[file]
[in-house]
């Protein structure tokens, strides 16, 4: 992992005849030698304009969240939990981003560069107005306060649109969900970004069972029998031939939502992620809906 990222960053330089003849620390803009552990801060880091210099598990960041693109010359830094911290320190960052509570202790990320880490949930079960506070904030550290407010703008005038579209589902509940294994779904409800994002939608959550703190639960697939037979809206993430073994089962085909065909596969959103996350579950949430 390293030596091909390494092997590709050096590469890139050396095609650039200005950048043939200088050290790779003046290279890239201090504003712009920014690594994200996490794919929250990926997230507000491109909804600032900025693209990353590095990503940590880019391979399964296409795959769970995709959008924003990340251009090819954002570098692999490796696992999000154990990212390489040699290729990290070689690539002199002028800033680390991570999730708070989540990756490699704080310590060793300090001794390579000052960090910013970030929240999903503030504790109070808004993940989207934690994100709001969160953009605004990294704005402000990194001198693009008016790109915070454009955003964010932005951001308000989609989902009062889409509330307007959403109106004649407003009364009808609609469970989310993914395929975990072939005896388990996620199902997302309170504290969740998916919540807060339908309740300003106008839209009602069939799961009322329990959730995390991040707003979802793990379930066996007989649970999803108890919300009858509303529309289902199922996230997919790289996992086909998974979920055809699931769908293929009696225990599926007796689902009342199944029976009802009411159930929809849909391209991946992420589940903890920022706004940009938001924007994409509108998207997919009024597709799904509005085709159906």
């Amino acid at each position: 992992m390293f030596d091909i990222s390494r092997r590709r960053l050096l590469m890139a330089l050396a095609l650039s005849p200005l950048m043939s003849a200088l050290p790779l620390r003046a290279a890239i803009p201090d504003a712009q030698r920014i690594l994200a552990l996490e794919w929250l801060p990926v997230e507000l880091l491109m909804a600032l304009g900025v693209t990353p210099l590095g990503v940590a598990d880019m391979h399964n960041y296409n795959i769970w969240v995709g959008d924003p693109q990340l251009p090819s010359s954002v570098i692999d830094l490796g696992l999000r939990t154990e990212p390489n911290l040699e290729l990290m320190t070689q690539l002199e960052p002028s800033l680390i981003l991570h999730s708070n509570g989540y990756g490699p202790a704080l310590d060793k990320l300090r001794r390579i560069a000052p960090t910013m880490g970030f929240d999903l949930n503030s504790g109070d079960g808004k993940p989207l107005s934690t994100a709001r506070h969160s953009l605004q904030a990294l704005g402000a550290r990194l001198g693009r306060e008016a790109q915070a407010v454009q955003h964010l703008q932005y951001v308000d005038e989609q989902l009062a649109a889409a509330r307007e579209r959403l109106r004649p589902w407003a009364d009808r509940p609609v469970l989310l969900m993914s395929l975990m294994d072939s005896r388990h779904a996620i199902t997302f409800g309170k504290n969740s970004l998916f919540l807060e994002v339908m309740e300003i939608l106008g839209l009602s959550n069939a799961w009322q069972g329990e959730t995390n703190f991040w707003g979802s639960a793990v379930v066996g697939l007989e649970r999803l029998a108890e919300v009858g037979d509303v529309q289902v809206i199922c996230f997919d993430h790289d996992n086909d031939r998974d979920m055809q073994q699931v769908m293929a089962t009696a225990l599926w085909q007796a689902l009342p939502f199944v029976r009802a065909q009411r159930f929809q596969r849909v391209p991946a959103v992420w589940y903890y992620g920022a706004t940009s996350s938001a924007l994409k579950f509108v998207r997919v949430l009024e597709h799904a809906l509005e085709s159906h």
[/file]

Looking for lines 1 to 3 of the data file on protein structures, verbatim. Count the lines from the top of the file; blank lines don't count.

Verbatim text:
[in-house]
């Protein structure tokens, strides 16, 4: 992992005849030698304009969240939990981003560069107005306060649109969900970004069972029998031939939502992620809906 990222960053330089003849620390803009552990801060880091210099598990960041693109010359830094911290320190960052509570202790990320880490949930079960506070904030550290407010703008005038579209589902509940294994779904409800994002939608959550703190639960697939037979809206993430073994089962085909065909596969959103996350579950949430 390293030596091909390494092997590709050096590469890139050396095609650039200005950048043939200088050290790779003046290279890239201090504003712009920014690594994200996490794919929250990926997230507000491109909804600032900025693209990353590095990503940590880019391979399964296409795959769970995709959008924003990340251009090819954002570098692999490796696992999000154990990212390489040699290729990290070689690539002199002028800033680390991570999730708070989540990756490699704080310590060793300090001794390579000052960090910013970030929240999903503030504790109070808004993940989207934690994100709001969160953009605004990294704005402000990194001198693009008016790109915070454009955003964010932005951001308000989609989902009062889409509330307007959403109106004649407003009364009808609609469970989310993914395929975990072939005896388990996620199902997302309170504290969740998916919540807060339908309740300003106008839209009602069939799961009322329990959730995390991040707003979802793990379930066996007989649970999803108890919300009858509303529309289902199922996230997919790289996992086909998974979920055809699931769908293929009696225990599926007796689902009342199944029976009802009411159930929809849909391209991946992420589940903890920022706004940009938001924007994409509108998207997919009024597709799904509005085709159906």
């Amino acid at each position: 992992m390293f030596d091909i990222s390494r092997r590709r960053l050096l590469m890139a330089l050396a095609l650039s005849p200005l950048m043939s003849a200088l050290p790779l620390r003046a290279a890239i803009p201090d504003a712009q030698r920014i690594l994200a552990l996490e794919w929250l801060p990926v997230e507000l880091l491109m909804a600032l304009g900025v693209t990353p210099l590095g990503v940590a598990d880019m391979h399964n960041y296409n795959i769970w969240v995709g959008d924003p693109q990340l251009p090819s010359s954002v570098i692999d830094l490796g696992l999000r939990t154990e990212p390489n911290l040699e290729l990290m320190t070689q690539l002199e960052p002028s800033l680390i981003l991570h999730s708070n509570g989540y990756g490699p202790a704080l310590d060793k990320l300090r001794r390579i560069a000052p960090t910013m880490g970030f929240d999903l949930n503030s504790g109070d079960g808004k993940p989207l107005s934690t994100a709001r506070h969160s953009l605004q904030a990294l704005g402000a550290r990194l001198g693009r306060e008016a790109q915070a407010v454009q955003h964010l703008q932005y951001v308000d005038e989609q989902l009062a649109a889409a509330r307007e579209r959403l109106r004649p589902w407003a009364d009808r509940p609609v469970l989310l969900m993914s395929l975990m294994d072939s005896r388990h779904a996620i199902t997302f409800g309170k504290n969740s970004l998916f919540l807060e994002v339908m309740e300003i939608l106008g839209l009602s959550n069939a799961w009322q069972g329990e959730t995390n703190f991040w707003g979802s639960a793990v379930v066996g697939l007989e649970r999803l029998a108890e919300v009858g037979d509303v529309q289902v809206i199922c996230f997919d993430h790289d996992n086909d031939r998974d979920m055809q073994q699931v769908m293929a089962t009696a225990l599926w085909q007796a689902l009342p939502f199944v029976r009802a065909q009411r159930f929809q596969r849909v391209p991946a959103v992420w589940y903890y992620g920022a706004t940009s996350s938001a924007l994409k579950f509108v998207r997919v949430l009024e597709h799904a809906l509005e085709s159906h």